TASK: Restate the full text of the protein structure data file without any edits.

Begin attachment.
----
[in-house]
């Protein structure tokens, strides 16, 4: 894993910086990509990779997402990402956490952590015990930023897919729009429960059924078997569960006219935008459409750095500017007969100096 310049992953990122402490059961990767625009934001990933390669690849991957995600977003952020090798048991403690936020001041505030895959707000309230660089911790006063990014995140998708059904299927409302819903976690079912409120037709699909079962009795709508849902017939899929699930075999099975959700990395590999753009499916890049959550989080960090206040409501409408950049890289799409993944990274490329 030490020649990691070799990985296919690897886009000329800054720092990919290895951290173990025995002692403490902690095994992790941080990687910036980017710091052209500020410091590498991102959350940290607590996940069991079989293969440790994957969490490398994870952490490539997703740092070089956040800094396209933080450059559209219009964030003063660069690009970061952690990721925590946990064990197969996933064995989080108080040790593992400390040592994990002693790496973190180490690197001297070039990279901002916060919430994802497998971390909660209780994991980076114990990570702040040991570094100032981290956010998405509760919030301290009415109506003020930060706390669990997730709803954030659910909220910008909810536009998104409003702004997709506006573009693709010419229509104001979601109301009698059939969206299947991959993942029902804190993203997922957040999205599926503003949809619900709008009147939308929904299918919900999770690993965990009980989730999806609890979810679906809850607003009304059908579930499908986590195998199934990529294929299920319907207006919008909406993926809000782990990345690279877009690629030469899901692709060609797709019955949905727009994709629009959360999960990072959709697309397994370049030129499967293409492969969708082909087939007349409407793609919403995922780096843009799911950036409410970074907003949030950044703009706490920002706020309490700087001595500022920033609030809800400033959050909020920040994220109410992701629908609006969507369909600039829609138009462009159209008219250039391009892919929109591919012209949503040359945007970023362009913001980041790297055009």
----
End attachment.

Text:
[in-house]
């Protein structure tokens, strides 16, 4: 894993910086990509990779997402990402956490952590015990930023897919729009429960059924078997569960006219935008459409750095500017007969100096 310049992953990122402490059961990767625009934001990933390669690849991957995600977003952020090798048991403690936020001041505030895959707000309230660089911790006063990014995140998708059904299927409302819903976690079912409120037709699909079962009795709508849902017939899929699930075999099975959700990395590999753009499916890049959550989080960090206040409501409408950049890289799409993944990274490329 030490020649990691070799990985296919690897886009000329800054720092990919290895951290173990025995002692403490902690095994992790941080990687910036980017710091052209500020410091590498991102959350940290607590996940069991079989293969440790994957969490490398994870952490490539997703740092070089956040800094396209933080450059559209219009964030003063660069690009970061952690990721925590946990064990197969996933064995989080108080040790593992400390040592994990002693790496973190180490690197001297070039990279901002916060919430994802497998971390909660209780994991980076114990990570702040040991570094100032981290956010998405509760919030301290009415109506003020930060706390669990997730709803954030659910909220910008909810536009998104409003702004997709506006573009693709010419229509104001979601109301009698059939969206299947991959993942029902804190993203997922957040999205599926503003949809619900709008009147939308929904299918919900999770690993965990009980989730999806609890979810679906809850607003009304059908579930499908986590195998199934990529294929299920319907207006919008909406993926809000782990990345690279877009690629030469899901692709060609797709019955949905727009994709629009959360999960990072959709697309397994370049030129499967293409492969969708082909087939007349409407793609919403995922780096843009799911950036409410970074907003949030950044703009706490920002706020309490700087001595500022920033609030809800400033959050909020920040994220109410992701629908609006969507369909600039829609138009462009159209008219250039391009892919929109591919012209949503040359945007970023362009913001980041790297055009």